One of the biggest Drama CD production companies in South Korea is Yahe, also called Bambada**, established in 2008. Yahe gained popularity with the release of “The JaRa” series in 2008, which contain sounds that induce sleep, such as whispers. According to Lee hye-rim (CEO, Yahe), ““The JaRa” series came from the idea that it would be charming if a gentle boyfriend or a husband softly hums to the listener before he or she gets to sleep,” said Lee hye-rim (CEO, Yahe) during an interview with The Yonsei Annals. Thereafter, in May, 2010, Yahe released “The JaJa” series which contained more adult-friendly contents such as recording sounds in sexual scenes.
Both “The JaRa” series and “The JaJa” series are part of Yahe’s “sleeping project” that provide listeners with a comfortable sleeping atmosphere. To help the listeners fall asleep, voice actors count 200 Jara***s in total in “The JaRa” series, while talking to the listener. Counting Jaras is similar to counting sheep in western countries to fall asleep. Each album is recorded by one or two voice actors, and every CD contains different stories. For example, in one “The JaJa” series, a voice actor named Hong Si-ho acted as a lonely king, and he spoke lines such as “Find me as snowflakes fall, just like today.” Lee also added, “Many of our audiences listen to the series before sleeping. We provide the voice actors with scripts, but we require them to act as naturally as possible. The CDs contain daily life conversations.” Voice actors take various roles in those CDs, including husband, boyfriend, childhood friend, or fellow employee.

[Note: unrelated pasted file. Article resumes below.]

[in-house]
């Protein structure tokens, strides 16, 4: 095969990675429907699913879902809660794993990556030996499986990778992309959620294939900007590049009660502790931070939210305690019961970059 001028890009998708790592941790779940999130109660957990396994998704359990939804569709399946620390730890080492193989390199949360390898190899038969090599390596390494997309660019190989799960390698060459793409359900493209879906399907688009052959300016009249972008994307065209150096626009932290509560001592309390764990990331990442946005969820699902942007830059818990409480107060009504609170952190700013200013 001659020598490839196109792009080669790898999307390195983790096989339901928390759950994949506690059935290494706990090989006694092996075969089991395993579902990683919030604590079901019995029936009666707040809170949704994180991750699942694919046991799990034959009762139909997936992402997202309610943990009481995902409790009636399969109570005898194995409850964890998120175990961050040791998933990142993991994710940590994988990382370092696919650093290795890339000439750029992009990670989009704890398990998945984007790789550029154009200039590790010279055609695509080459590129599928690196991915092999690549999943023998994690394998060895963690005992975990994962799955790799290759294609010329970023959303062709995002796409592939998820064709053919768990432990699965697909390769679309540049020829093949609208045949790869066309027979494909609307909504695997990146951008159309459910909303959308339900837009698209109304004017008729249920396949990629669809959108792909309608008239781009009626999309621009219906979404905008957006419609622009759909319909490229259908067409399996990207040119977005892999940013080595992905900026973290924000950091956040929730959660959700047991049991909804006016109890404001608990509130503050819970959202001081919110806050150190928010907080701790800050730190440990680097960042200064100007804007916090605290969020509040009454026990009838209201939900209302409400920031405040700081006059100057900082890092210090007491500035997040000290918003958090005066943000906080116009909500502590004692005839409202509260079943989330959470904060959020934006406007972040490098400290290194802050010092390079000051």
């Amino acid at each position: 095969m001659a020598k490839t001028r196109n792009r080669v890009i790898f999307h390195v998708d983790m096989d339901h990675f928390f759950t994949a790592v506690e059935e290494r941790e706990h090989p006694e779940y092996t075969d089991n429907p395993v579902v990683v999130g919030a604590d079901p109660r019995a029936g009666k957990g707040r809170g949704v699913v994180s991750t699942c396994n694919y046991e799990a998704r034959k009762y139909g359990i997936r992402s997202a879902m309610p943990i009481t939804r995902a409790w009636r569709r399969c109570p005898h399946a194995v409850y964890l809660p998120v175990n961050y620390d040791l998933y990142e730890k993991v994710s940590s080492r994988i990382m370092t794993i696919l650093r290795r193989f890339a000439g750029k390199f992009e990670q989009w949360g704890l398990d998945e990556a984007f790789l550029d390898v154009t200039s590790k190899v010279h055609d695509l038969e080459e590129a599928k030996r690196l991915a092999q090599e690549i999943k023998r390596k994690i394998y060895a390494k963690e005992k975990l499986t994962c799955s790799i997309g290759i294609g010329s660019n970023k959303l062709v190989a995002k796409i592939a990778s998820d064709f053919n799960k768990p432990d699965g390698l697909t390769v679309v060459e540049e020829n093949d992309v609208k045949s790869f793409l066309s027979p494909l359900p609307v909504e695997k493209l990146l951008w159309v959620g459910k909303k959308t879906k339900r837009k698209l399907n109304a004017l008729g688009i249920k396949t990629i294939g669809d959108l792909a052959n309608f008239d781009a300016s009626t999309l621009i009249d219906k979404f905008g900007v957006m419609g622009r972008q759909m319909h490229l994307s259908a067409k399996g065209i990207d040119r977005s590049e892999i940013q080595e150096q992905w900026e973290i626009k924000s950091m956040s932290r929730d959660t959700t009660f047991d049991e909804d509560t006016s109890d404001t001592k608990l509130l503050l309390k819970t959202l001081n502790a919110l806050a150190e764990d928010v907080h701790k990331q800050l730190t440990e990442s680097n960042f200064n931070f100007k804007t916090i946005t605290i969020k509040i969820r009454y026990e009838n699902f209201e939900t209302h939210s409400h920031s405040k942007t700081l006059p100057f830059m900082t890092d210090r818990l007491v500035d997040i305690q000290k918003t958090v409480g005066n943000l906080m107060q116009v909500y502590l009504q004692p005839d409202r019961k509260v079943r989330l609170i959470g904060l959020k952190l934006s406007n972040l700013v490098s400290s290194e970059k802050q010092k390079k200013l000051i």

Many have left heart-warming comments after listening to Yahe’s CDs. One user has commented in Yahe’s official website that “Shim Gyu-hyuk, the voice actor of this CD, has such a tender voice; I cannot help myself but smile every time I listen to his voice.” Another user expressed, “I listen to the albums whenever I have difficulty falling asleep. They help me to calm down and forget all my concerns.”
Audio Comics (ACO) is another huge Drama CD production company in South Korea. First established in Busan in March 2005, ACO creates Drama CDs just like Yahe. ACO is renowned for its “Eargasm collection,” which is a collection of Drama CDs. Shim pyo, sum pyo (comma, a breathing mark) is the most popular album in the collection, as the CD contains ASMR contents that merge white noises with situation dramas. Each track of the CD is named according to its theme, such as “Feel the pleasure of picking your ears with ear swabs while whispering” or “I’ll stroke and brush your hair when you feel tired.”
I-Doser, also known as “sound drugs”
Along with the soaring popularity of ASMR, I-Doser has also gained the attention of the public. I-Doser uses sounds to stimulate the brain, triggering pleasures in return. On the official website, Nick Ashton, the founder of I-Doser, or binaural brainwave doses, warns listeners of the strong side-effects of I-Doser: “Brainwave doses use powerful audio. I-Doser makes no claims to their effectiveness and they should be used for entertainment only...Use at your own risk.” I-Doser can be addictive, just as the names of the soundtracks suggest. Some of the tracks are titled “Bufo-toad,” “Cocaine,” “Nicotine,” and “Peyote.” After listening to “Cocaine,” one listener reviewed that “I did not feel anything for a while, and then it felt like my chair was pulsating. Then after a bit I saw one blood drop, I didn't know where it was from; the blood just dropped from above. Then it felt like my chair was rocking, and this happened occasionally throughout the rest of the dose. I then heard a group of people shouting in the background, I couldn't understand them because they were too far away.”